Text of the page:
A quick snapshot of some of the more recently founded hardware and IoT startups. I’m just starting to collect these more formally to make it easier to keep an overview, so this list starts out very small and will grow over time. Please do send me pointers and I’ll try to update this list accordingly.
- Bragi. Based in Munich. Europe’s most successful Kickstarter campaign. Wireless in-ear headphones for sports that also measure vital signs. bragi.com
- Basslet. Based in Berlin. An audio-haptic bracelet that transmits bass through the wristbone to give the listener a more intense music listening experience. rescuedideas.com
- Headwave. Berlin-based. A motorcycle helmet add-on that turns the helmet into a resonance body so the driver can listen to music while driving. headwave.de
- Kiwi.ki. Berlin-based. Smart lock system for residential buildings. kiwi.ki
- BeaconInside. Berlin-based. A solar-powered indoor Bluetooth Low Energy beacon for indoor location based services. beaconinside.com
- Airfy. Beacon & public wifi for small businesses and cafés. airfy.com
- Polymer. Web platform for hardware makers to connect and collaborate. joinpolymer.com
- Relayr. IoT dev kit and sensor platform. relayr.io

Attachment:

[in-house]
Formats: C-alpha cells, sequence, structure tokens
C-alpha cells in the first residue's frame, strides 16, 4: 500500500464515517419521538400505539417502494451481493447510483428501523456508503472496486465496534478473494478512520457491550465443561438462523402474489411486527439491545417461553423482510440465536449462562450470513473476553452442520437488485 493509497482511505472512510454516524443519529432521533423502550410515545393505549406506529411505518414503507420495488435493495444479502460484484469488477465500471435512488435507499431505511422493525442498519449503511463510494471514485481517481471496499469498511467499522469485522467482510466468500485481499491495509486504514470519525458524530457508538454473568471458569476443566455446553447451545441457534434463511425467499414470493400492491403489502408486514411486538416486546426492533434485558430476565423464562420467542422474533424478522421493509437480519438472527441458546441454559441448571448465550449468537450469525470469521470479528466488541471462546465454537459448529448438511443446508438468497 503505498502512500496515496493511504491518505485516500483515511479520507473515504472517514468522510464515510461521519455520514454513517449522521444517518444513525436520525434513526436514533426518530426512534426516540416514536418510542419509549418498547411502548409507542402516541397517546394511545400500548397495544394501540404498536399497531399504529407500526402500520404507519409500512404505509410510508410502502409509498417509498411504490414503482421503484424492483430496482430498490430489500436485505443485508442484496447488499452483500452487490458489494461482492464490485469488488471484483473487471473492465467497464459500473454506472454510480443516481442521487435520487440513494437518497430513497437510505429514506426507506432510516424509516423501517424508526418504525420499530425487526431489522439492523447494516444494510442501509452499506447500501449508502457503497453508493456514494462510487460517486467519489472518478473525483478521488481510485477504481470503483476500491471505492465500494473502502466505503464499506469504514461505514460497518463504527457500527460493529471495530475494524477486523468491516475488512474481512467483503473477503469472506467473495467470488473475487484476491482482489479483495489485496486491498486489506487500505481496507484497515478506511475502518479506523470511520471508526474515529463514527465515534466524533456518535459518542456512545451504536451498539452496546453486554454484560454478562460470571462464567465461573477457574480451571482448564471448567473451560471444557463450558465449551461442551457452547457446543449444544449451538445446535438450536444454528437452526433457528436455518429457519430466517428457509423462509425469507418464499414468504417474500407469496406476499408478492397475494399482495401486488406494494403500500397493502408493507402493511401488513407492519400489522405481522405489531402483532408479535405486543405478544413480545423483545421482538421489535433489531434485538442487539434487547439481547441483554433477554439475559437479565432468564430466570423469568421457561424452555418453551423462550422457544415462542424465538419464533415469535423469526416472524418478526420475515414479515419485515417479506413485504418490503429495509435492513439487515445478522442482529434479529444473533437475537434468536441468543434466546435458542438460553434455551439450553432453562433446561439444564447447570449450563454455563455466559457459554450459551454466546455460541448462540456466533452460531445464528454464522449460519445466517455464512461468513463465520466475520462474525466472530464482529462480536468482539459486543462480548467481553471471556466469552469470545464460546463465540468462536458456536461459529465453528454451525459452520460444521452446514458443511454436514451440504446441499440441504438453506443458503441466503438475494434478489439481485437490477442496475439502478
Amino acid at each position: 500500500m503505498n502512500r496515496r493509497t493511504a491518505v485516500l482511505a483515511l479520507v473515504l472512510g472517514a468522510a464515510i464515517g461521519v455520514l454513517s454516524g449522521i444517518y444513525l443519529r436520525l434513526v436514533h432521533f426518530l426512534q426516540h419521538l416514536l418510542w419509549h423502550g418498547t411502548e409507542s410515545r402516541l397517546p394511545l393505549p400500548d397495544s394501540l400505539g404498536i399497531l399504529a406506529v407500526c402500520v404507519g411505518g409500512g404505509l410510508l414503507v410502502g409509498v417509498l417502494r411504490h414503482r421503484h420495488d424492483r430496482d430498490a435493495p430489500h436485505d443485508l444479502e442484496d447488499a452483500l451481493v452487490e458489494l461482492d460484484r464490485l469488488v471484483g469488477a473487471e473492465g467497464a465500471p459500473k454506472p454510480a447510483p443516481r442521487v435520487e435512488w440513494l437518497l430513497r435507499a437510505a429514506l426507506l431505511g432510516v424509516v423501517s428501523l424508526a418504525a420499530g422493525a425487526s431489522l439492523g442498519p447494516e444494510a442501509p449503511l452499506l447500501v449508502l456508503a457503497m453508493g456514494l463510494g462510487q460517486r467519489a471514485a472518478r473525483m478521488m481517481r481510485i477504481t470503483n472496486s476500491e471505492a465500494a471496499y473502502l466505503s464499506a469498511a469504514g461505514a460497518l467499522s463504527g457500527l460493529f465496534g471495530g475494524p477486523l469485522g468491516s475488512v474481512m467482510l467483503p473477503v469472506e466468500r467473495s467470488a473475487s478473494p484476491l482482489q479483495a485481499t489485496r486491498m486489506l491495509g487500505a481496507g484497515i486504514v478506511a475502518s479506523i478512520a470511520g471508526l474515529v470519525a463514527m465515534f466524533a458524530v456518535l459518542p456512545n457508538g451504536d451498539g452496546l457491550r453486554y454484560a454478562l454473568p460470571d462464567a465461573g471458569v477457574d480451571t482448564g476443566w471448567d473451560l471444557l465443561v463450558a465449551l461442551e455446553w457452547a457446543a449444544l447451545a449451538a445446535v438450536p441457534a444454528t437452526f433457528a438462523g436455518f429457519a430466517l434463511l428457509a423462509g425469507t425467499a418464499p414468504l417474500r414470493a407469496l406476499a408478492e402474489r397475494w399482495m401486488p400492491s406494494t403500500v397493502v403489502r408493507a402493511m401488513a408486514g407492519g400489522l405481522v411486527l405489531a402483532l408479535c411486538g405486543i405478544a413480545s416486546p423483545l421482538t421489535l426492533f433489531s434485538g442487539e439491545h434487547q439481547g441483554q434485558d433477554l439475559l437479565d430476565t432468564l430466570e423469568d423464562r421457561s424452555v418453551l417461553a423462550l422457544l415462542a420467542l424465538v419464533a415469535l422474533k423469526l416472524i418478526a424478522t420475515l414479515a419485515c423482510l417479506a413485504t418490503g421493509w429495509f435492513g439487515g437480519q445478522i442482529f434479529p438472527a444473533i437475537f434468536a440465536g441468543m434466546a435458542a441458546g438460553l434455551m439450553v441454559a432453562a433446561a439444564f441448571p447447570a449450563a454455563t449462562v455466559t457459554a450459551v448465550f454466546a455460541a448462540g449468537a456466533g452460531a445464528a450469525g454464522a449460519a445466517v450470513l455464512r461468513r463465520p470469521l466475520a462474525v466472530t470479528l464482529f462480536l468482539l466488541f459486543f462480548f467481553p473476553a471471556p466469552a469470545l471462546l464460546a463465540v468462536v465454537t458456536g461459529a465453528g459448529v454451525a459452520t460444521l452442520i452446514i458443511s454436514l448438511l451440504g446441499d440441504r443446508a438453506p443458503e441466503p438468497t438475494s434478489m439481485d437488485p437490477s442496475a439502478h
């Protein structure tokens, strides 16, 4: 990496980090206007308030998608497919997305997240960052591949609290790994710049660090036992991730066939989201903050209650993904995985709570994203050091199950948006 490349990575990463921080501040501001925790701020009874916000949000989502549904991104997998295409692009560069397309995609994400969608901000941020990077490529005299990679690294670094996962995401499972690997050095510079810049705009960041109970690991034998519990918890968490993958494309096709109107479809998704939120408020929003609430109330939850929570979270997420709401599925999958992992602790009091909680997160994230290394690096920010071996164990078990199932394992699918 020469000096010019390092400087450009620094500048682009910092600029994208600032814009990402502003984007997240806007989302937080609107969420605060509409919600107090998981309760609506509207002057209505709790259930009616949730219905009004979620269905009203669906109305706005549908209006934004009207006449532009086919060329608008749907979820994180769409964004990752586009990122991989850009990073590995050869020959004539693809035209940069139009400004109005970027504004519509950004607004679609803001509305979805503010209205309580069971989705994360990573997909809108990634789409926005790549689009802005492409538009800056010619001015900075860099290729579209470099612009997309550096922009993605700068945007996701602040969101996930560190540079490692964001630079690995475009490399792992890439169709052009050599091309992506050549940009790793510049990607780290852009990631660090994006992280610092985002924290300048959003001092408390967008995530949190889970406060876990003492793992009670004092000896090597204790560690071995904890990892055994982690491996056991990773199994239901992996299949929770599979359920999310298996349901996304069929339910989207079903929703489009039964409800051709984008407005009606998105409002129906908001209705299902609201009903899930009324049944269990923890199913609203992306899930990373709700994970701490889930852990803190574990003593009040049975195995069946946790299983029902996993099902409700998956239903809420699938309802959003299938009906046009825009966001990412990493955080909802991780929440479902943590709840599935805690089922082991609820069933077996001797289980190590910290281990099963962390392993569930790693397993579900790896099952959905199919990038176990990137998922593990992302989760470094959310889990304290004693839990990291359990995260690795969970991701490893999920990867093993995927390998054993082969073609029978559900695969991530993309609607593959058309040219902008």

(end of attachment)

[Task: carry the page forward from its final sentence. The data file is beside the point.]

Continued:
- Skysense. Charging pad for commercial drones. Berlin-based. skysense.de
- TobyRich. Smartphone controlled gadgets and toys. Bremen. tobyrich.com
German Labor Secretary von der Leyen proposed to include all freelancers in the German pension system. Before, for freelancers paying into the pension pool was voluntary – much unlike employees who always were by default part of the system.
And I’m honestly not sure what to make of the whole thing.
So, quick recap first: von der Leyen proposed a flat fee of some 350-450 Euros per month. The main arguments are: everybody should pay into the pool, and it’s a way to make sure freelancers don’t live in absolute poverty at old age. Criticism was harsh, including a petition against the proposal, signed by some 45K people as I’m writing this. The main arguments against the new default are that joining the pension system should be voluntary, that the amount is too high particularly for job starters and young freelancers, and that a flat fee is inherently unfair.
Now what to make of it? It’s not as easy as it sounds. I was a freelancer for quite a few years, and thought about pension plans etc etc for a long time. Here’s the dilemma: As a freelancer you’re exempt from a lot of both the obligations and the protections employers have. That’s both boon and bane. On one hand, you’re free to decide how to plan ahead, and you save some taxes. On the other hand, you enjoy a lot less protection, say if you have no clients, and you won’t get a state pension unless you setup a private plan.